Today marked my father’s yahrzeit (death anniversary). I am so grateful for the amazing dad he was to me growing up. I am also grateful for the ongoing relationship I have with him, and for how he still communicates and shows up for me when I need him.
In an earlier post, I wrote: In terms of how I primarily identify, Jewish is tied with Woman at #1. Euro-American comes next. In the demographics boxes, I check off “Other” and write in “Jewish.” I have other social identities, both chosen and bestowed – daughter, white, American, student, to name a few. But I realized recently that of my social identities, the ones I most strongly resonate with – Jewish and Woman – are the ones laden with the most historical oppression. To what extent does claiming Jewish and Woman as my primary social identities reflect my empowerment? To what extent do I identify as a victim? To what extent is articulating to others my experience of oppression useful in dismantling systems of injustice, and to what extent does it hinder my ability to deeply listen to others?
Jews are now in the Days of Awe, the 10-day period between Rosh Hashannah (the new year) and Yom Kippur (the Day of Atonement). This period of time is one in which we self-inventory, finding the places in which we have missed the mark this past year. I look at how I’ve shown up in the world and question whether I am embodying the most healthy, mature, authentic and sensitive person I can be. This year, I am specifically looking at my personal stories of privilege and oppression, empowerment and disempowerment.
One of the rituals of Rosh Hashannah is tashlich. In this ritual, we take bread crumbs or other items made sacred with our intention and cast them into flowing water. As we cast them off, we articulate what it is we are letting go of as we enter this new year. Every Hebrew word has a root, which connects the meaning of all words sharing a root even if on the surface they seem very different. The word tashlich comes from a root sharing another word, shalekhet, which refers to leaves falling from a tree.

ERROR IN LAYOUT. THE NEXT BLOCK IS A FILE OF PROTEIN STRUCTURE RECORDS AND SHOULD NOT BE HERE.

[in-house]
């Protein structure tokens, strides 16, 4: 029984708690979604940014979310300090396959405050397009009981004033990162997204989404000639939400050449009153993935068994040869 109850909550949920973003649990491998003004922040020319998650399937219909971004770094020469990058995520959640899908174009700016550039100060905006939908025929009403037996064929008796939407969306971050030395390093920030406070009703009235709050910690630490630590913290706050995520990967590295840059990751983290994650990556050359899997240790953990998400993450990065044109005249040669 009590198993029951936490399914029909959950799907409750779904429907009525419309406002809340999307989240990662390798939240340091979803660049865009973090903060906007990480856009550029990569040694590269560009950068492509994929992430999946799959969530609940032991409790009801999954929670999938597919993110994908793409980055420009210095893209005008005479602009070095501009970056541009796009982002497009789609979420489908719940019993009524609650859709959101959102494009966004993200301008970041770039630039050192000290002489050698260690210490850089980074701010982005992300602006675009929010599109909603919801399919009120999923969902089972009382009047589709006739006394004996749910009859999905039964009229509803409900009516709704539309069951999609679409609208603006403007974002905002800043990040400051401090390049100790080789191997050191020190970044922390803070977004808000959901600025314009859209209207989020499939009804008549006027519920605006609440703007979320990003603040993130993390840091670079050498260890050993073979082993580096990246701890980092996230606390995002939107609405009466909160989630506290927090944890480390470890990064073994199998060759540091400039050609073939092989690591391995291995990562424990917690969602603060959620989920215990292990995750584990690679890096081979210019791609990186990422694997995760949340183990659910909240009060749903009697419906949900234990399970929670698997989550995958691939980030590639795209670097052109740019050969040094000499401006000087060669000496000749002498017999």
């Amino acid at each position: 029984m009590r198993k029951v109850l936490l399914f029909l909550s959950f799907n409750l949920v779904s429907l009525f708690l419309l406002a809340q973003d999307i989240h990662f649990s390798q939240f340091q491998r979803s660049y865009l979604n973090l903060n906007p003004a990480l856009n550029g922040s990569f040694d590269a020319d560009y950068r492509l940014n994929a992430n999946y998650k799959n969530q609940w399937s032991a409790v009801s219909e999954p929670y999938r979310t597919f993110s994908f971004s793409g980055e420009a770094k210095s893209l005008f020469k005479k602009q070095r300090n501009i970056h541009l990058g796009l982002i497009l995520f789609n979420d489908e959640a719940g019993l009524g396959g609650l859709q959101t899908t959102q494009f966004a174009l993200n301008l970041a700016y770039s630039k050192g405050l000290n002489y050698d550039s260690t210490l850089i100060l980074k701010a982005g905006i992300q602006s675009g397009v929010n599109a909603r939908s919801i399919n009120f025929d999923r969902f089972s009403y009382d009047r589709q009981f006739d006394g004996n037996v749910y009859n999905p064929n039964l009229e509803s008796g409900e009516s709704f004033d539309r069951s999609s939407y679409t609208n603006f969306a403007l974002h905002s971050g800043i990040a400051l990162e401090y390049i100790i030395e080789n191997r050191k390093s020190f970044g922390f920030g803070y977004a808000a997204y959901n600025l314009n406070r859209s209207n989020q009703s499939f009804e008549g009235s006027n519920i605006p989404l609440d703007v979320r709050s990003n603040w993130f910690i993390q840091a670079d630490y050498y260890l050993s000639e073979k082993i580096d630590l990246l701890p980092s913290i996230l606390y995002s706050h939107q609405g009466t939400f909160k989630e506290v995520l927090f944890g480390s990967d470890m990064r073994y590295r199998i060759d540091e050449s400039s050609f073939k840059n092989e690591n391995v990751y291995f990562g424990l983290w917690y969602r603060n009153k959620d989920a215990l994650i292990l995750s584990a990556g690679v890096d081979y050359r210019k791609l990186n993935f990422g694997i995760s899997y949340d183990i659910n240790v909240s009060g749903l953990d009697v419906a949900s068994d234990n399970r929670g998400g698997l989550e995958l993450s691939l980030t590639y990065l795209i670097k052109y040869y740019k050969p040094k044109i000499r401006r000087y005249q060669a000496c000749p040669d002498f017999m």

Shortly before Rosh Hashannah, I found myself among a group of lovely friends singing a hauntingly beautiful melody by Ayla Nereo. We actually did not yet know the factoid about shalekhet referring to leaves falling. But as we sang this song together, it became our anthem for tashlich, our chant for the new year and this next cycle of giving life to the most holy parts of ourselves we can. Here we are singing together:
A few days later, I performed the ritual of tashlich with my partner at a stream near our house. This year, I cast off the stopper on my bottle of oppression stories. I let go of the airtight hold on the stories that keep me disempowered in my day-to-day life and prevent me from effectively supporting others in their struggles for justice and safety. To be clear, I did not let go of all the stories themselves; they will likely always live in me. But I let go of the stopper on the bottle so that I can more clearly identify and deconstruct them.
For me, empathy for others goes hand in hand with compassion for myself as I make increasing sense of systems of oppression versus outwardly disjointed instances of injustice. May this year be one of deep learning, actionable behavior that reflects my discoveries, and service to a world of justice, empathy, and generative leadership.